Good luck :)

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answers from Seattle on

Personally, I would ask my pediatritian what to do. And I would definately be brushing her teeth and checking her cheeks after each meal to get it out especially at night... thats scary! The whole choking thing would make me want to be very proactive about this type of problem. Good Luck!

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answers from Dallas on

This is actually a more common behavior than most people think. It's called pouching...here is a little information...

"Children who pouch may carry food around in their cheeks for hours. It's not a health hazard unless they go to sleep with it. In that case, they risk choking if the food comes loose. Since the food is inside the cheeks, it isn't necessary for children to open their mouths fully for you to clear it. Getting your son to laugh or talk to you or making funny faces together in the mirror may unclench his tightly closed mouth long enough for you to sweep the food out with your finger.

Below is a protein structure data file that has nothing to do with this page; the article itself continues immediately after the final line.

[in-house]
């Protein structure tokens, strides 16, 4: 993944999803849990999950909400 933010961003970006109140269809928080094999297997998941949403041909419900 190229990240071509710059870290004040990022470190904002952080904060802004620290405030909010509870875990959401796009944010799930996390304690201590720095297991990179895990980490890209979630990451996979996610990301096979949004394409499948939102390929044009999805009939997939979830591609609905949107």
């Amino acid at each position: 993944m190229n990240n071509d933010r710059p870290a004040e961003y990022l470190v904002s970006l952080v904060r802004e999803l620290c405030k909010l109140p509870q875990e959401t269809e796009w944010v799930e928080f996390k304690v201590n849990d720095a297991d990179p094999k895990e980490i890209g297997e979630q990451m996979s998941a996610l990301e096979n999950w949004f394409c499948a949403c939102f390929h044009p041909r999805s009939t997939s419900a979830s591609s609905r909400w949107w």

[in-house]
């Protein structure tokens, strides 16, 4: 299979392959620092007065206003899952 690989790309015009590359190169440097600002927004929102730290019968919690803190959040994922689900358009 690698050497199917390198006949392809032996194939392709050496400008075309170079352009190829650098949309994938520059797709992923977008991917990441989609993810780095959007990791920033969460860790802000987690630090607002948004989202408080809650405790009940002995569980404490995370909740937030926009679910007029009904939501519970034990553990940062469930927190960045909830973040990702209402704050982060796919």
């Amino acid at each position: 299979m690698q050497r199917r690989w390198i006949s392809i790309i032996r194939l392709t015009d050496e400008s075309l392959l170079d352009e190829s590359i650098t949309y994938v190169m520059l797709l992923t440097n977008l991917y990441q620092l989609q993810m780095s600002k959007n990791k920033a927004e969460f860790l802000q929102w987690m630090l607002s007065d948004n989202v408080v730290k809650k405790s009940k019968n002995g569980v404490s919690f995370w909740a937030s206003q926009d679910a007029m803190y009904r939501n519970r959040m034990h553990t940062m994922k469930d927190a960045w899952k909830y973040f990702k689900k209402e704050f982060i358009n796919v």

Although this phase will pass, look for a pattern in the foods your child pouches. For example, if it is usually meat, serve it ground up in spaghetti sauce or chili rather than in hard-to-deal-with patties or slices.

If a child over 4 pouches frequently, there may be some underlying emotional stress or physical problem. In that case, see your pediatrician."

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answers from Portland on

I think this requires some professional input. What she is doing is not healthy as you've already noted. If she can't spit it out but spits out other things, such as tooth paste then I suggest that you are dealing with an emotional issue. It would be normal to expect the possibility of emotional difficulties with this background.